4 Water Meter Types and Common Water Measurement Devices
Conventional water measurement devices include positive displacement meters, and velocity flow meters, while electromagnetic and ultrasonic meters are less common water meter types.
What is the difference between a water meter and a water flow meter?
A water meter measures the quantity or volume of water that passes through a pipe or meter. The standard measurements are in gallons or cubic feet. The water meter may also provide totalized flow (the cumulative volume of water passing through the meter).
A water flow meter measures the speed or flow rate of water passing through but also may provide different characteristics of the liquid, such as:
- Flow rate
- Electric conductivity
A water flow meter may also calculate water bills or indicate the quantity of liquid needed to add to a process.
What are the four most common water meter types?
The most common types of water meters are mechanical water meters (positive displacement and velocity water meters), while less common are non-mechanical designs (electromagnetic and ultrasonic meters).
#1 Positive Displacement Meters
The positive displacement meter (PD meter) is a standard residential and small commercial water meter. It is the most common water meter type and generally very accurate at the low-to-medium flow rates typical in these applications and generally ranges from 5/8″-2″. Water usually displaces a moving measuring element in this meter type which is directly proportional to the volume of water passing through the meter. The movement directs a magnet that drives the register.
These meters have moving parts, meaning there will be some maintenance and repair costs with maintaining the meters.
#2 Velocity Flow Meter
A velocity meter measures water flow velocity through the device with an understood internal capacity. The flow speed is converted to a volume of flow to determine consumption. There are three different types of velocity meters:
Single and Multi-jet Meters
This style of water meter has a blade, rotated by water jets, that turns at a known speed. An internal strainer prevents the jets from clogging. This type of meter is effective at low water flow and small diameters. They are used primarily in domestic secondary billing, water monitoring, batch control, and small industrial applications.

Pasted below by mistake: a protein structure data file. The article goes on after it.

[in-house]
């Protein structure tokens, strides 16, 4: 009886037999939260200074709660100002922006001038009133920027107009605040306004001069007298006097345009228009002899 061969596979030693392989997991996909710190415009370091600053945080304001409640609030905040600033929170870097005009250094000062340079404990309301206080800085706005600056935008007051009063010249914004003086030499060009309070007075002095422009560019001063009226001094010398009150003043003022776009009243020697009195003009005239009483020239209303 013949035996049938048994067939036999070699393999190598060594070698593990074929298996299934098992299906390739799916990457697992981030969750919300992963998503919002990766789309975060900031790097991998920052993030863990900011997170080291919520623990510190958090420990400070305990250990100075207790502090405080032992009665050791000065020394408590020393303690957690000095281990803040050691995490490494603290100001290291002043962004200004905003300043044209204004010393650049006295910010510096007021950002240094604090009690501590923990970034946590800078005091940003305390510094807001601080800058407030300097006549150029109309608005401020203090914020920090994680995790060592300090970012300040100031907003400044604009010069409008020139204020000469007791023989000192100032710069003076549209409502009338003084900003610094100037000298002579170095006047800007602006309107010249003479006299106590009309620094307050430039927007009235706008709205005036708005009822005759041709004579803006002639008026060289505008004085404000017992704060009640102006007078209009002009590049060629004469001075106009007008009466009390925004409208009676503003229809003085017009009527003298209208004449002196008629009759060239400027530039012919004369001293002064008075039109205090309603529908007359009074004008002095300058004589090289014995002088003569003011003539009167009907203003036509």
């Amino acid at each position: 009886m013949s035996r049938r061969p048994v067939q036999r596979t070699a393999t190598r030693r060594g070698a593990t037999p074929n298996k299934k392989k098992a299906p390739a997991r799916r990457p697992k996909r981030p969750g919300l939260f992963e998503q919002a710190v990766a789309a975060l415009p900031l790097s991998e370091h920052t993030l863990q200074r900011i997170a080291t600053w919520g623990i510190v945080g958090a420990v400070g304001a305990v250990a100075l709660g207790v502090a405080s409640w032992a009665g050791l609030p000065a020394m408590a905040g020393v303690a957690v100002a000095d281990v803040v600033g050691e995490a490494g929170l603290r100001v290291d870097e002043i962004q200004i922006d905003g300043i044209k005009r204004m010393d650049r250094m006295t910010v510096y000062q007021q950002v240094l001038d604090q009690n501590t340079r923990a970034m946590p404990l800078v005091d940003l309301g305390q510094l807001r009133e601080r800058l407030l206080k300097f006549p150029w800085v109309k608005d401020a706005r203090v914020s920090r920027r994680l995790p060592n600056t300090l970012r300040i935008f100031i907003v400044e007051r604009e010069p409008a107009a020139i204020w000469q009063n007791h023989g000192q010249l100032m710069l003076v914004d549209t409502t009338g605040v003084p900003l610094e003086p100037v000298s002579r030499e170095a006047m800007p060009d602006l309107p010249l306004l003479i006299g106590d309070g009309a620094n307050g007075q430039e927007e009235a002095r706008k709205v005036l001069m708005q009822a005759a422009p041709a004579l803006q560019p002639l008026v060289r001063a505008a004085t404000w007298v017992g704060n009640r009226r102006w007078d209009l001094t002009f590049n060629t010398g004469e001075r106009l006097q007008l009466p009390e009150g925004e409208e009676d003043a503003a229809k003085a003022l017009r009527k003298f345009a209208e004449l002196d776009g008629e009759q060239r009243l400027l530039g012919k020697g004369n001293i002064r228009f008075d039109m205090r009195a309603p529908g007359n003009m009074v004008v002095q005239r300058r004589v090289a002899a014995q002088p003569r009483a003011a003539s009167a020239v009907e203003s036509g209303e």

The single jet style is low-cost, simple, and appropriate for submetering applications. A single port creates a jet stream of water with a single direct impact rotating the turbine, transmitting the motion to a display mechanism that measures the passing volume.
Similarly, the multi-jet meters have multiple ports, each creating a jet of water that hits an impeller surrounding an internal chamber. Multi-jet meters retain accuracy at lower flow rates. They are ideal for large water users and industrial water installations. They record real-time data, therefore, can convey changes in water consumption.
Turbine Flow Meters
The turbine-style meter is appropriate in low flow conditions with high volume in large diameter pipe, such as industrial or commercial settings. The meter has blades on an internal rotor angled to rotate with the water flowing through it. Magnets are used to measure the speed of the blades’ rotation, and no matter which direction the turbine turns, clockwise or counterclockwise, the meters are accurate.
Compound Water Meters
Compound water meters combine positive displacement and turbine technologies to deliver accurate measurements in applications that experience rapid and wide fluctuations in water demand. The meters are appropriate for hospitals, universities, large residential complexes, manufacturing, and processing.
#3 Electromagnetic (Mag Meters)
The magnetic (mag meter) or electromagnetic water meter is optimum for water and wastewater applications and offers long-term reliability and stability. Magmeters have no moving parts, require minimal maintenance, have low repair costs, and measure volumetric flow with high accuracy.
Electromagnetic flow meters have a transmitter and sensor that work together to measure flow. The sensor is placed inline and measures an induced voltage generated by the fluid as it flows through a pipe. The transmitter converts the voltage the sensor generates into a flow measurement and transmits that to a control system.
Honeywell VersaFlow Mag 1000 is for water and wastewater applications. The model’s long-term reliability and durability make it the standard flow sensor for the water market.
#4 Ultrasonic Water Meters
Ultrasonic water meters use ultrasound to measure the speed of the fluid. There are two distinct ultrasonic meters – transit time and Doppler.
Transit-Style Ultrasonic Meter
Transit-style ultrasonic meters are very accurate in low flow conditions, have no moving parts, and have a long life. They provide real-time data. They are preferred when installing in retrofit situations where space is limited because the meter can be installed in different positions. The downside of the meter type is that they are more expensive upfront than some alternatives.
The Honeywell VersaFlow Ultrasonic uses transit-time technology in a clamp-on style meter that is installed on the outside of a process pipe. It is ideal for clean liquid applications, reduces installation downtime, and provides significant cost-effectiveness compared to inline flow measurement equipment, especially in larger pipe sizes.
Doppler-Style Ultrasonic Meter
Doppler-style ultrasonic flow meters use wrap-around sensors installed outside the pipe. They are simple, inexpensive, and used in the mining industry, sewage, or applications where solids are present. The Doppler-ultrasonic meter is not as accurate for clean liquids.